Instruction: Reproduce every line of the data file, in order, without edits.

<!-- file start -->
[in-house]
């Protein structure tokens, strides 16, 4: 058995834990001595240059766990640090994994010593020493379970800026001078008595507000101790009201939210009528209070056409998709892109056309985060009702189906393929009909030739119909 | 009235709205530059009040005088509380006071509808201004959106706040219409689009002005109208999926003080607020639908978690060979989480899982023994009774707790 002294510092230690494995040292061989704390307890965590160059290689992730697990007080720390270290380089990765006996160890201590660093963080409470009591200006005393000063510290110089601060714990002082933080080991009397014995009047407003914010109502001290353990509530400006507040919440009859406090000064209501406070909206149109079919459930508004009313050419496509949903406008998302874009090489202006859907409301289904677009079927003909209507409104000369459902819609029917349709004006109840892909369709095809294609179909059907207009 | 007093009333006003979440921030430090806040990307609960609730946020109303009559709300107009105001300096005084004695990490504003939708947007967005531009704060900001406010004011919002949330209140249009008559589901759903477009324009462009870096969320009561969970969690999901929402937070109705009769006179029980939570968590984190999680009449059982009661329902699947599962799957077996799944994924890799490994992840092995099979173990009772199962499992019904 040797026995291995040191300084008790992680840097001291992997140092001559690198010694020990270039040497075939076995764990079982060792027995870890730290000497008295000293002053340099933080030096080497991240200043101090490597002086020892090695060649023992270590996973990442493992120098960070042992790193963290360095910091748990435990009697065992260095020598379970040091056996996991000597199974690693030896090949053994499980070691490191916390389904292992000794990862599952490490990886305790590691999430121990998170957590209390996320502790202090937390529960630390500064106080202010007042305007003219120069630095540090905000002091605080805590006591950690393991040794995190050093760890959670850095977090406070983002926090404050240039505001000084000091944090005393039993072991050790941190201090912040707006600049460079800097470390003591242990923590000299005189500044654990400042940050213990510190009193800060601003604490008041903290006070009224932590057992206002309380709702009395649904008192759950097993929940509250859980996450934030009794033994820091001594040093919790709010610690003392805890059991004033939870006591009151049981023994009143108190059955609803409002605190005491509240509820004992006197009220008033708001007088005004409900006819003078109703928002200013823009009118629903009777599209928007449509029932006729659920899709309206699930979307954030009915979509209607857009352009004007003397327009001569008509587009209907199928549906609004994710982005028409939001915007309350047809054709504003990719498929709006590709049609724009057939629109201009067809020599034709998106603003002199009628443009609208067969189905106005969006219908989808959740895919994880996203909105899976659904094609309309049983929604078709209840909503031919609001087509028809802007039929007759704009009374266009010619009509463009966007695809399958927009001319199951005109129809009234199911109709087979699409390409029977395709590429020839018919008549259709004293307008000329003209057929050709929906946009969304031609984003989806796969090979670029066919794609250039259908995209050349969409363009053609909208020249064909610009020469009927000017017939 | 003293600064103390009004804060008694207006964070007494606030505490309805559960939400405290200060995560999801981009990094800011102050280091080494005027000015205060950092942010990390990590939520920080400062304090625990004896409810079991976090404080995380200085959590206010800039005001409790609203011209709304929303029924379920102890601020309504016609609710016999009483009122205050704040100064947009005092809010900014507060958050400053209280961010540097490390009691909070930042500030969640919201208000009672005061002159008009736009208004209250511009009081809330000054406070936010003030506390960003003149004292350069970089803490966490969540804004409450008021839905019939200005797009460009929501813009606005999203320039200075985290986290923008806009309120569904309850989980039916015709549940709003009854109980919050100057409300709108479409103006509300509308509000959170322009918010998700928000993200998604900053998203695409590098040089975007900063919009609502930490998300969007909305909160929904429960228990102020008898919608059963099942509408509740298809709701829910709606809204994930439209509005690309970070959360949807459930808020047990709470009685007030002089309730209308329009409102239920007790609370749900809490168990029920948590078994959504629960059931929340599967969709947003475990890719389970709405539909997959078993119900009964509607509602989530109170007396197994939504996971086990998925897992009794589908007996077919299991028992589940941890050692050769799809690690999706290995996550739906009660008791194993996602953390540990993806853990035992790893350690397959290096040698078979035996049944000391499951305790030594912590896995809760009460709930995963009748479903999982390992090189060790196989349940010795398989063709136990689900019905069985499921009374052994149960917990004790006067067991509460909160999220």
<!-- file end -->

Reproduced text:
[in-house]
């Protein structure tokens, strides 16, 4: 058995834990001595240059766990640090994994010593020493379970800026001078008595507000101790009201939210009528209070056409998709892109056309985060009702189906393929009909030739119909 | 009235709205530059009040005088509380006071509808201004959106706040219409689009002005109208999926003080607020639908978690060979989480899982023994009774707790 002294510092230690494995040292061989704390307890965590160059290689992730697990007080720390270290380089990765006996160890201590660093963080409470009591200006005393000063510290110089601060714990002082933080080991009397014995009047407003914010109502001290353990509530400006507040919440009859406090000064209501406070909206149109079919459930508004009313050419496509949903406008998302874009090489202006859907409301289904677009079927003909209507409104000369459902819609029917349709004006109840892909369709095809294609179909059907207009 | 007093009333006003979440921030430090806040990307609960609730946020109303009559709300107009105001300096005084004695990490504003939708947007967005531009704060900001406010004011919002949330209140249009008559589901759903477009324009462009870096969320009561969970969690999901929402937070109705009769006179029980939570968590984190999680009449059982009661329902699947599962799957077996799944994924890799490994992840092995099979173990009772199962499992019904 040797026995291995040191300084008790992680840097001291992997140092001559690198010694020990270039040497075939076995764990079982060792027995870890730290000497008295000293002053340099933080030096080497991240200043101090490597002086020892090695060649023992270590996973990442493992120098960070042992790193963290360095910091748990435990009697065992260095020598379970040091056996996991000597199974690693030896090949053994499980070691490191916390389904292992000794990862599952490490990886305790590691999430121990998170957590209390996320502790202090937390529960630390500064106080202010007042305007003219120069630095540090905000002091605080805590006591950690393991040794995190050093760890959670850095977090406070983002926090404050240039505001000084000091944090005393039993072991050790941190201090912040707006600049460079800097470390003591242990923590000299005189500044654990400042940050213990510190009193800060601003604490008041903290006070009224932590057992206002309380709702009395649904008192759950097993929940509250859980996450934030009794033994820091001594040093919790709010610690003392805890059991004033939870006591009151049981023994009143108190059955609803409002605190005491509240509820004992006197009220008033708001007088005004409900006819003078109703928002200013823009009118629903009777599209928007449509029932006729659920899709309206699930979307954030009915979509209607857009352009004007003397327009001569008509587009209907199928549906609004994710982005028409939001915007309350047809054709504003990719498929709006590709049609724009057939629109201009067809020599034709998106603003002199009628443009609208067969189905106005969006219908989808959740895919994880996203909105899976659904094609309309049983929604078709209840909503031919609001087509028809802007039929007759704009009374266009010619009509463009966007695809399958927009001319199951005109129809009234199911109709087979699409390409029977395709590429020839018919008549259709004293307008000329003209057929050709929906946009969304031609984003989806796969090979670029066919794609250039259908995209050349969409363009053609909208020249064909610009020469009927000017017939 | 003293600064103390009004804060008694207006964070007494606030505490309805559960939400405290200060995560999801981009990094800011102050280091080494005027000015205060950092942010990390990590939520920080400062304090625990004896409810079991976090404080995380200085959590206010800039005001409790609203011209709304929303029924379920102890601020309504016609609710016999009483009122205050704040100064947009005092809010900014507060958050400053209280961010540097490390009691909070930042500030969640919201208000009672005061002159008009736009208004209250511009009081809330000054406070936010003030506390960003003149004292350069970089803490966490969540804004409450008021839905019939200005797009460009929501813009606005999203320039200075985290986290923008806009309120569904309850989980039916015709549940709003009854109980919050100057409300709108479409103006509300509308509000959170322009918010998700928000993200998604900053998203695409590098040089975007900063919009609502930490998300969007909305909160929904429960228990102020008898919608059963099942509408509740298809709701829910709606809204994930439209509005690309970070959360949807459930808020047990709470009685007030002089309730209308329009409102239920007790609370749900809490168990029920948590078994959504629960059931929340599967969709947003475990890719389970709405539909997959078993119900009964509607509602989530109170007396197994939504996971086990998925897992009794589908007996077919299991028992589940941890050692050769799809690690999706290995996550739906009660008791194993996602953390540990993806853990035992790893350690397959290096040698078979035996049944000391499951305790030594912590896995809760009460709930995963009748479903999982390992090189060790196989349940010795398989063709136990689900019905069985499921009374052994149960917990004790006067067991509460909160999220």